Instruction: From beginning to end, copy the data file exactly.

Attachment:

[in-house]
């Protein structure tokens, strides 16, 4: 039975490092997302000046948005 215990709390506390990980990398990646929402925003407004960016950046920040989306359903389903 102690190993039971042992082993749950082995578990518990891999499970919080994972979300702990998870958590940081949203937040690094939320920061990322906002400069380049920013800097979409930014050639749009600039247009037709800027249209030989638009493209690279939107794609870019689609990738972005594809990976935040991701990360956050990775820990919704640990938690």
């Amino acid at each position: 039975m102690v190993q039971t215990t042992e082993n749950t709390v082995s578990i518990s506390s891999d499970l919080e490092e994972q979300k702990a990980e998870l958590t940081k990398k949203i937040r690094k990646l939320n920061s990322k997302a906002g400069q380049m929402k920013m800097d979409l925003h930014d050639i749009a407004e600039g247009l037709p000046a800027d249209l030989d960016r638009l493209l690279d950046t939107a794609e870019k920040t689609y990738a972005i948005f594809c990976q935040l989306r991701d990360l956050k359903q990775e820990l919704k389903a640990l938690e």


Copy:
[in-house]
């Protein structure tokens, strides 16, 4: 039975490092997302000046948005 215990709390506390990980990398990646929402925003407004960016950046920040989306359903389903 102690190993039971042992082993749950082995578990518990891999499970919080994972979300702990998870958590940081949203937040690094939320920061990322906002400069380049920013800097979409930014050639749009600039247009037709800027249209030989638009493209690279939107794609870019689609990738972005594809990976935040991701990360956050990775820990919704640990938690």
């Amino acid at each position: 039975m102690v190993q039971t215990t042992e082993n749950t709390v082995s578990i518990s506390s891999d499970l919080e490092e994972q979300k702990a990980e998870l958590t940081k990398k949203i937040r690094k990646l939320n920061s990322k997302a906002g400069q380049m929402k920013m800097d979409l925003h930014d050639i749009a407004e600039g247009l037709p000046a800027d249209l030989d960016r638009l493209l690279d950046t939107a794609e870019k920040t689609y990738a972005i948005f594809c990976q935040l989306r991701d990360l956050k359903q990775e820990l919704k389903a640990l938690e």